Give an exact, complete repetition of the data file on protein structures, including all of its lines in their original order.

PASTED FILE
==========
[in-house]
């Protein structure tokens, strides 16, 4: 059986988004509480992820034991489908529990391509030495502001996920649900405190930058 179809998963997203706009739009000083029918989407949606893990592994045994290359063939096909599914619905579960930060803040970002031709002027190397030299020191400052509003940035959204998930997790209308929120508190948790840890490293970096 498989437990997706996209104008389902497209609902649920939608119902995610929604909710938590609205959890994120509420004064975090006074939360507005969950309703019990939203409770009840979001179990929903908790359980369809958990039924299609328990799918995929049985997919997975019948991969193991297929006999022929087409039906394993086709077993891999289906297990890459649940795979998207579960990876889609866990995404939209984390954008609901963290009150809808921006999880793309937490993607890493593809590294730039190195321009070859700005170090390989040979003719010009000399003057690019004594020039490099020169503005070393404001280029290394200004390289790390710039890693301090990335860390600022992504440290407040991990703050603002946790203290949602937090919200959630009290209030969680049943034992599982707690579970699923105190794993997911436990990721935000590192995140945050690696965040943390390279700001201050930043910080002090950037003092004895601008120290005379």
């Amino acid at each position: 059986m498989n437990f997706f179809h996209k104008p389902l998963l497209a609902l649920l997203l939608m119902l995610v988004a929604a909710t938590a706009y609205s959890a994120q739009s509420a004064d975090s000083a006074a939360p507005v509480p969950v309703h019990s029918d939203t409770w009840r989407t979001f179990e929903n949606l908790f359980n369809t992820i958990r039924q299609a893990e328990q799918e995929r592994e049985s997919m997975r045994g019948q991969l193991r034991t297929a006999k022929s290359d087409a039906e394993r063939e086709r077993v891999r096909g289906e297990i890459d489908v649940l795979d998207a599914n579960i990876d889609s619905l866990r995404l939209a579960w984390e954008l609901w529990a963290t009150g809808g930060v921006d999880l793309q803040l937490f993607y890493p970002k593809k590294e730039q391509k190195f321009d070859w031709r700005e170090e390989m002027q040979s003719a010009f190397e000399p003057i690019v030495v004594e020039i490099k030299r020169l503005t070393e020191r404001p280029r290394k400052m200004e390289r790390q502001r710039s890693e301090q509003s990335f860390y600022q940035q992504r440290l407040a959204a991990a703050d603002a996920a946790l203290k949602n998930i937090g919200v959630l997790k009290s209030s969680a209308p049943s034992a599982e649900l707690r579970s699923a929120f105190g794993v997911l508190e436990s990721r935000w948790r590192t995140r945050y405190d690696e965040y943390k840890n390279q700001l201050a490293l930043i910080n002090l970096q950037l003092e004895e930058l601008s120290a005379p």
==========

[in-house]
């Protein structure tokens, strides 16, 4: 059986988004509480992820034991489908529990391509030495502001996920649900405190930058 179809998963997203706009739009000083029918989407949606893990592994045994290359063939096909599914619905579960930060803040970002031709002027190397030299020191400052509003940035959204998930997790209308929120508190948790840890490293970096 498989437990997706996209104008389902497209609902649920939608119902995610929604909710938590609205959890994120509420004064975090006074939360507005969950309703019990939203409770009840979001179990929903908790359980369809958990039924299609328990799918995929049985997919997975019948991969193991297929006999022929087409039906394993086709077993891999289906297990890459649940795979998207579960990876889609866990995404939209984390954008609901963290009150809808921006999880793309937490993607890493593809590294730039190195321009070859700005170090390989040979003719010009000399003057690019004594020039490099020169503005070393404001280029290394200004390289790390710039890693301090990335860390600022992504440290407040991990703050603002946790203290949602937090919200959630009290209030969680049943034992599982707690579970699923105190794993997911436990990721935000590192995140945050690696965040943390390279700001201050930043910080002090950037003092004895601008120290005379």
């Amino acid at each position: 059986m498989n437990f997706f179809h996209k104008p389902l998963l497209a609902l649920l997203l939608m119902l995610v988004a929604a909710t938590a706009y609205s959890a994120q739009s509420a004064d975090s000083a006074a939360p507005v509480p969950v309703h019990s029918d939203t409770w009840r989407t979001f179990e929903n949606l908790f359980n369809t992820i958990r039924q299609a893990e328990q799918e995929r592994e049985s997919m997975r045994g019948q991969l193991r034991t297929a006999k022929s290359d087409a039906e394993r063939e086709r077993v891999r096909g289906e297990i890459d489908v649940l795979d998207a599914n579960i990876d889609s619905l866990r995404l939209a579960w984390e954008l609901w529990a963290t009150g809808g930060v921006d999880l793309q803040l937490f993607y890493p970002k593809k590294e730039q391509k190195f321009d070859w031709r700005e170090e390989m002027q040979s003719a010009f190397e000399p003057i690019v030495v004594e020039i490099k030299r020169l503005t070393e020191r404001p280029r290394k400052m200004e390289r790390q502001r710039s890693e301090q509003s990335f860390y600022q940035q992504r440290l407040a959204a991990a703050d603002a996920a946790l203290k949602n998930i937090g919200v959630l997790k009290s209030s969680a209308p049943s034992a599982e649900l707690r579970s699923a929120f105190g794993v997911l508190e436990s990721r935000w948790r590192t995140r945050y405190d690696e965040y943390k840890n390279q700001l201050a490293l930043i910080n002090l970096q950037l003092e004895e930058l601008s120290a005379p």